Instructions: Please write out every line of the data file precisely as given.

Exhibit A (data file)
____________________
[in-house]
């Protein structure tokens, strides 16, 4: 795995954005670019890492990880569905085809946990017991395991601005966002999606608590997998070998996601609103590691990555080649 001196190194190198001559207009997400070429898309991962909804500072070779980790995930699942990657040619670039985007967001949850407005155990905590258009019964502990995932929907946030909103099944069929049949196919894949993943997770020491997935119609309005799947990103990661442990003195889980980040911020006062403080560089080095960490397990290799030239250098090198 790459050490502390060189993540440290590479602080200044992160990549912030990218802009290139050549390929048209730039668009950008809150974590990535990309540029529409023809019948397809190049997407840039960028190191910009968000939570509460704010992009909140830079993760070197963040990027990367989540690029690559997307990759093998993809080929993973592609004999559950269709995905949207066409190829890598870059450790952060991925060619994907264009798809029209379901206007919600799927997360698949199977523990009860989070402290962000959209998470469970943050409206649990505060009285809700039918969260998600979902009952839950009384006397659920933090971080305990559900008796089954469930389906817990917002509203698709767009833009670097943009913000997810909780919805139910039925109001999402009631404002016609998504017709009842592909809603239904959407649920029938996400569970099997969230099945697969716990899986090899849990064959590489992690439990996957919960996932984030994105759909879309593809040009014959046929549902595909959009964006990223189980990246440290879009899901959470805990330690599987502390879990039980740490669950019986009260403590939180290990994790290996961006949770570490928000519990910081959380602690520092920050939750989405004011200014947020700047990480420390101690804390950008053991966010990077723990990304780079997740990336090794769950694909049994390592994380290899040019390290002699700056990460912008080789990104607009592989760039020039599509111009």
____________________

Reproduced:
[in-house]
């Protein structure tokens, strides 16, 4: 795995954005670019890492990880569905085809946990017991395991601005966002999606608590997998070998996601609103590691990555080649 001196190194190198001559207009997400070429898309991962909804500072070779980790995930699942990657040619670039985007967001949850407005155990905590258009019964502990995932929907946030909103099944069929049949196919894949993943997770020491997935119609309005799947990103990661442990003195889980980040911020006062403080560089080095960490397990290799030239250098090198 790459050490502390060189993540440290590479602080200044992160990549912030990218802009290139050549390929048209730039668009950008809150974590990535990309540029529409023809019948397809190049997407840039960028190191910009968000939570509460704010992009909140830079993760070197963040990027990367989540690029690559997307990759093998993809080929993973592609004999559950269709995905949207066409190829890598870059450790952060991925060619994907264009798809029209379901206007919600799927997360698949199977523990009860989070402290962000959209998470469970943050409206649990505060009285809700039918969260998600979902009952839950009384006397659920933090971080305990559900008796089954469930389906817990917002509203698709767009833009670097943009913000997810909780919805139910039925109001999402009631404002016609998504017709009842592909809603239904959407649920029938996400569970099997969230099945697969716990899986090899849990064959590489992690439990996957919960996932984030994105759909879309593809040009014959046929549902595909959009964006990223189980990246440290879009899901959470805990330690599987502390879990039980740490669950019986009260403590939180290990994790290996961006949770570490928000519990910081959380602690520092920050939750989405004011200014947020700047990480420390101690804390950008053991966010990077723990990304780079997740990336090794769950694909049994390592994380290899040019390290002699700056990460912008080789990104607009592989760039020039599509111009």